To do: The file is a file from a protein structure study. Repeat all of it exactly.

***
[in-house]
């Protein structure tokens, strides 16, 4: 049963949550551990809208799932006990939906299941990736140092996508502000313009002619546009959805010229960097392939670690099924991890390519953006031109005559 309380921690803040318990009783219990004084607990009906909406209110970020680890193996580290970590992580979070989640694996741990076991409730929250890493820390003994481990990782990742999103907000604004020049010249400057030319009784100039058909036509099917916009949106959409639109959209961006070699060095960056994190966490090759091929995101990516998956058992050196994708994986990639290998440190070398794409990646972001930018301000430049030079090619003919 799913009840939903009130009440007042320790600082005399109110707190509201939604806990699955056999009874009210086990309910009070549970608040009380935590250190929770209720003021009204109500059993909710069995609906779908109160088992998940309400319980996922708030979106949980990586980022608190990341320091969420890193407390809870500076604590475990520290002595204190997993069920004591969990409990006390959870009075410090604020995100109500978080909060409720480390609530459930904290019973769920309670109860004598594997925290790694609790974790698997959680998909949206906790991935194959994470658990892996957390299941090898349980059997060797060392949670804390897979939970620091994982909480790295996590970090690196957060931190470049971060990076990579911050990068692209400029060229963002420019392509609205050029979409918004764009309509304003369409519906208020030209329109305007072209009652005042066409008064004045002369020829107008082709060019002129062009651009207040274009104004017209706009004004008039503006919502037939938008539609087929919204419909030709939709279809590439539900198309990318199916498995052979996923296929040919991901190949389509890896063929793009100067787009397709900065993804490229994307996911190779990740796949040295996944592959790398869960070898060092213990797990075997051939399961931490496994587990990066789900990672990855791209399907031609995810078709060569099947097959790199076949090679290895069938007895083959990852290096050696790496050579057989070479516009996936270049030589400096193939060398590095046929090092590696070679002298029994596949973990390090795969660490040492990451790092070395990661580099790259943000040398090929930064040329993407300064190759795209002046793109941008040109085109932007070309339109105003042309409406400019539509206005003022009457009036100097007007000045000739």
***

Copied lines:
[in-house]
């Protein structure tokens, strides 16, 4: 049963949550551990809208799932006990939906299941990736140092996508502000313009002619546009959805010229960097392939670690099924991890390519953006031109005559 309380921690803040318990009783219990004084607990009906909406209110970020680890193996580290970590992580979070989640694996741990076991409730929250890493820390003994481990990782990742999103907000604004020049010249400057030319009784100039058909036509099917916009949106959409639109959209961006070699060095960056994190966490090759091929995101990516998956058992050196994708994986990639290998440190070398794409990646972001930018301000430049030079090619003919 799913009840939903009130009440007042320790600082005399109110707190509201939604806990699955056999009874009210086990309910009070549970608040009380935590250190929770209720003021009204109500059993909710069995609906779908109160088992998940309400319980996922708030979106949980990586980022608190990341320091969420890193407390809870500076604590475990520290002595204190997993069920004591969990409990006390959870009075410090604020995100109500978080909060409720480390609530459930904290019973769920309670109860004598594997925290790694609790974790698997959680998909949206906790991935194959994470658990892996957390299941090898349980059997060797060392949670804390897979939970620091994982909480790295996590970090690196957060931190470049971060990076990579911050990068692209400029060229963002420019392509609205050029979409918004764009309509304003369409519906208020030209329109305007072209009652005042066409008064004045002369020829107008082709060019002129062009651009207040274009104004017209706009004004008039503006919502037939938008539609087929919204419909030709939709279809590439539900198309990318199916498995052979996923296929040919991901190949389509890896063929793009100067787009397709900065993804490229994307996911190779990740796949040295996944592959790398869960070898060092213990797990075997051939399961931490496994587990990066789900990672990855791209399907031609995810078709060569099947097959790199076949090679290895069938007895083959990852290096050696790496050579057989070479516009996936270049030589400096193939060398590095046929090092590696070679002298029994596949973990390090795969660490040492990451790092070395990661580099790259943000040398090929930064040329993407300064190759795209002046793109941008040109085109932007070309339109105003042309409406400019539509206005003022009457009036100097007007000045000739």